Grit & Wheels in Schiesheim last year set the course for new horizons. Peter Kuchinke brought several thick blown glass blanks for us cold workers to sink our teeth into. What a treat! A sluice of possibilities opened at this first international cold workers get-together! Through sharing, doing and conversing we explored the juncture between tradition and craftsmanship, and the freedom to do what you want.
A few months later and I found myself in Zwiesel, enrolled at the Glasfachschule for my Meisterkurs.
Logic, available resources and the challenge of exploring the unknown opened a fertile delta of new work . Deep cuts and sculpturally reshaping thick blown glass combined ancient techniques with a contemporary flavour.
To test our proficiency we had to design and manufacture a Meisterstück (a master’s piece). This final work must reflect your experience and prowess as master glass cutter.
Sifting through the vast glass stores at the school, I found several blanks which suited my concept. These blanks were thick, heavy glass bubbles without colour. Josef Reitberger, our course master, advised me to have a blank blown with colour inclusion at the school’s hot shop.
Off I went and explained to the blowers what I wanted: a thick heavy bubble as big as the 5kg sample…
What I got was a 8kg beast of a blank! Holy moly!! Well, the big test will only be towards the end of the course. “Excercise! Keep in shape!” I told myself. 🙂
I packed the blue beast away and continued with the clear bubbles, cutting and shaping them, testing my cuts and concepts. Having the luxury to practice and hone your skills is invaluable. Taking risks and making mistakes lets you understand your limits. It is during this time you learn!
We had five days from start to finish to complete our Meisterstück. Planning your time is imperative and there is no space for any mistakes.
I successfully completed my Meisterstück on time!
I needed to continue with deep cut works once I returned home. Together with Mike Hyam we blew several blanks at Smelt in January. Combining tradition and craftsmanship, and the freedom to do what you want, these blobby babies have been transformed into something new.
These new works I titled the Bohemian Series.
Bohemian loosely refers to my time in Zwiesel, which borders southern Bohemia in the Czech Republic.
Bohemian also refers to a free spirit, of disregarding norms and delving fearlessly into new endeavours.
This is what makes this series so exciting! Each bulbous bubble of glass is transformed through traditional means into an avant-garde delight for the eyes.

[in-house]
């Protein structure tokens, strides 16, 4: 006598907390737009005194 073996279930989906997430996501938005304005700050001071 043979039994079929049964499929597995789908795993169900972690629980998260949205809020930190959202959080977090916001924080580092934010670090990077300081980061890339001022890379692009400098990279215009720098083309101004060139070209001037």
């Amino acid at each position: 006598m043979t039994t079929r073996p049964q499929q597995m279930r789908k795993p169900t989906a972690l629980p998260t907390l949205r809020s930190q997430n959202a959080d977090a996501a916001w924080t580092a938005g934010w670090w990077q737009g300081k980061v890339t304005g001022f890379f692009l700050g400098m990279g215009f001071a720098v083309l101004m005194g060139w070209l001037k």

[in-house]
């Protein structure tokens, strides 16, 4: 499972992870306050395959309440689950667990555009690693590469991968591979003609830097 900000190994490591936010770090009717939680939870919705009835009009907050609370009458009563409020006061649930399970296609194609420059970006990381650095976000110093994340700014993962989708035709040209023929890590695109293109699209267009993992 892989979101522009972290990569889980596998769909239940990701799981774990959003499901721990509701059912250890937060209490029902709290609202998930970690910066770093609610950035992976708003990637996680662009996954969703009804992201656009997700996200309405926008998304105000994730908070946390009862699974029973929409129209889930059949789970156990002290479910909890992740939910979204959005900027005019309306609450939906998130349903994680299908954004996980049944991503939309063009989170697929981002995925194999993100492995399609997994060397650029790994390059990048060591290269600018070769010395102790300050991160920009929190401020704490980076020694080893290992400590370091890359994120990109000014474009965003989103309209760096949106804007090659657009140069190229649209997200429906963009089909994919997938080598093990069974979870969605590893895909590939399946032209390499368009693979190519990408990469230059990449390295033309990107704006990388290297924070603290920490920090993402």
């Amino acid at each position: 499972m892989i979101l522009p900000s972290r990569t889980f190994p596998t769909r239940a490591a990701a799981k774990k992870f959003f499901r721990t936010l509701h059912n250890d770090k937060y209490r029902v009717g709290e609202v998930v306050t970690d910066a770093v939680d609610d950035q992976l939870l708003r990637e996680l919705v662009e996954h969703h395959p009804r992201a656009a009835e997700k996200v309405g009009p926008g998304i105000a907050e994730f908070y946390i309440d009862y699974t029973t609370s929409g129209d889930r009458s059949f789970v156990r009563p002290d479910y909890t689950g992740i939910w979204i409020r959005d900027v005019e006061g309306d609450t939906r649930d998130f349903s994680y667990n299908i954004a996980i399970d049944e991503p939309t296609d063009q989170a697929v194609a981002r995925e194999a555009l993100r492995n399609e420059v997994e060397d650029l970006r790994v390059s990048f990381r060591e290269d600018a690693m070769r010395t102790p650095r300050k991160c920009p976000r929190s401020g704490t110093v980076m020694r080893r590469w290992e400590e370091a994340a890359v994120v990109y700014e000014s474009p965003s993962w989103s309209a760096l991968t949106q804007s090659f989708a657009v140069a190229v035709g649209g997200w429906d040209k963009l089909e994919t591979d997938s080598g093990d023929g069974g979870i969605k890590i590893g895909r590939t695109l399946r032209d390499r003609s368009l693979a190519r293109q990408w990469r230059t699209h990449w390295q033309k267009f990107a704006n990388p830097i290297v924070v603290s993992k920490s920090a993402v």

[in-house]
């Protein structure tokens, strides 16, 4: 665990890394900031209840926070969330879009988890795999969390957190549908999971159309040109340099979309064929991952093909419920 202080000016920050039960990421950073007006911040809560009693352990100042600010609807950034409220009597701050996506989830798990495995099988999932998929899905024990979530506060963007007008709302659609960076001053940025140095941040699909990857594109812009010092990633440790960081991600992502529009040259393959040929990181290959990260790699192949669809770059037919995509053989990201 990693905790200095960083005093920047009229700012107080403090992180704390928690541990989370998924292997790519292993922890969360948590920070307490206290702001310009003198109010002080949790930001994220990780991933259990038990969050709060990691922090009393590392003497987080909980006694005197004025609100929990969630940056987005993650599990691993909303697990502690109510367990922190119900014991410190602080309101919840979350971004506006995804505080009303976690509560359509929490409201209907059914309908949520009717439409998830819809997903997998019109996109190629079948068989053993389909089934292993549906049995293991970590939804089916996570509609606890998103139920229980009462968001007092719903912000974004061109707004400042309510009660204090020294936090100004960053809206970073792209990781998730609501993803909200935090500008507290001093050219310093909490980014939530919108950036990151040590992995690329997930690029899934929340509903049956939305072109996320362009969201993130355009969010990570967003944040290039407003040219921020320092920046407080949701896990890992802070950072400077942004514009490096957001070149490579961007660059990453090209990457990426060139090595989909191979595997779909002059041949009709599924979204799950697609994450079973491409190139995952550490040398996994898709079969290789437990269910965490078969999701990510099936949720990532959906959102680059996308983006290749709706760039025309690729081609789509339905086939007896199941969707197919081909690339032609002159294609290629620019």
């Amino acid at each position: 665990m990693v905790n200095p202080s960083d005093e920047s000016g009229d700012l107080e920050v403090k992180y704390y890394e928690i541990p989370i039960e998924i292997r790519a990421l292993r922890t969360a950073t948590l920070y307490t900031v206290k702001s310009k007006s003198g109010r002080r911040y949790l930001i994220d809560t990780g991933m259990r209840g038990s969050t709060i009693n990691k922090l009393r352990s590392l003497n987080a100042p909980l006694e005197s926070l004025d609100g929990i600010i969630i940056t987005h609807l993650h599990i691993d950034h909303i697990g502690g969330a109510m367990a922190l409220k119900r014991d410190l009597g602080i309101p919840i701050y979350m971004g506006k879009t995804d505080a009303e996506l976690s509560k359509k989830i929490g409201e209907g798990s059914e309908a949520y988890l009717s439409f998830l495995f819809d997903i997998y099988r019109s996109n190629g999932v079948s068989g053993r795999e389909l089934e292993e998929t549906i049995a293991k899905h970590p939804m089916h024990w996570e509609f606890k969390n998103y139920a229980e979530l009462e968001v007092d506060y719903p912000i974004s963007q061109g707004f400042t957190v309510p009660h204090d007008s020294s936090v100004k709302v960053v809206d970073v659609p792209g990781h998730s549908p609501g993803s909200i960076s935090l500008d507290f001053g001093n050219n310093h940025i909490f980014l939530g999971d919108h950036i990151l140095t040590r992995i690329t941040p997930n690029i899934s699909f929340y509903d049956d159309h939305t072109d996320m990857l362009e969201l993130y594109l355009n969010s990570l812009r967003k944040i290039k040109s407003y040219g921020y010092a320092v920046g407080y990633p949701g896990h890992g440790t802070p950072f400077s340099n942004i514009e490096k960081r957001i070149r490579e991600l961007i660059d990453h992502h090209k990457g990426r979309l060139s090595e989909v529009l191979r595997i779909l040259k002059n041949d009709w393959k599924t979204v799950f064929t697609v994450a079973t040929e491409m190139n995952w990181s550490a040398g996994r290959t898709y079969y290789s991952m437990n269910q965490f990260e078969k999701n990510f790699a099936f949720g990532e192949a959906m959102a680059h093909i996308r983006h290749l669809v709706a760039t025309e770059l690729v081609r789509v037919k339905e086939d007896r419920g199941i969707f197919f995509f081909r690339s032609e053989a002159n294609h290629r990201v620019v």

Each Bohemian is unique, exploring a combination of visual melody, rythm and a good dose of Rock ’n Roll!
Bavarian and Bohemian Forest
The Czech Republic is a mere fifteen minutes drive from Zwiesel on the B11 through the Bayrischer Wald (German side). Once across, you are in the Bömischer Wald or Bohemian Forest (as this border mountain range is known in the Czech Republic).
Mountains and forests are key geographical considerations for historic glass, dating back to Waldhütten and Waldglas (indigenous glass production which followed resources such as wood). Wood supplied fuel and pot-ash to melt the abundant silica into clear glass with a green tinge. Growth and demand for glass from this region already started in the 14th century with small manufacturers. Over sixty formal glass factories were established by the end of the 17th century.
Even after the Second World War, more than four-thousand people were employed in the glass industry throughout the area, making hand-made glass a viable and important economic driver. This lasted till the advent of large industry and mass production, serving the appetite of the modern consumer society, at a fraction of the costs!
By 1975 the Freiherr von Poschinger Glasmanufaktur in Frauenau had 231 employees, Theresienthal in Zwiesel 227 and Valentin Eisch glassworks 209. This was about to change, drastically…
In the 1980s borders opened to Central and Eastern Europe, pushing traditions aside and profit driven economics to the fore. Cheaper labour and competitive costs in the East made the local glass industry suffer immensely.
The flames of tradition and craftsmanship are kept alive. Through schools and institutions, such as the Glasfachschule Zwiesel and the world renowned Glasmuseum Frauenau, these flames of knowledge will be passed on to future generations.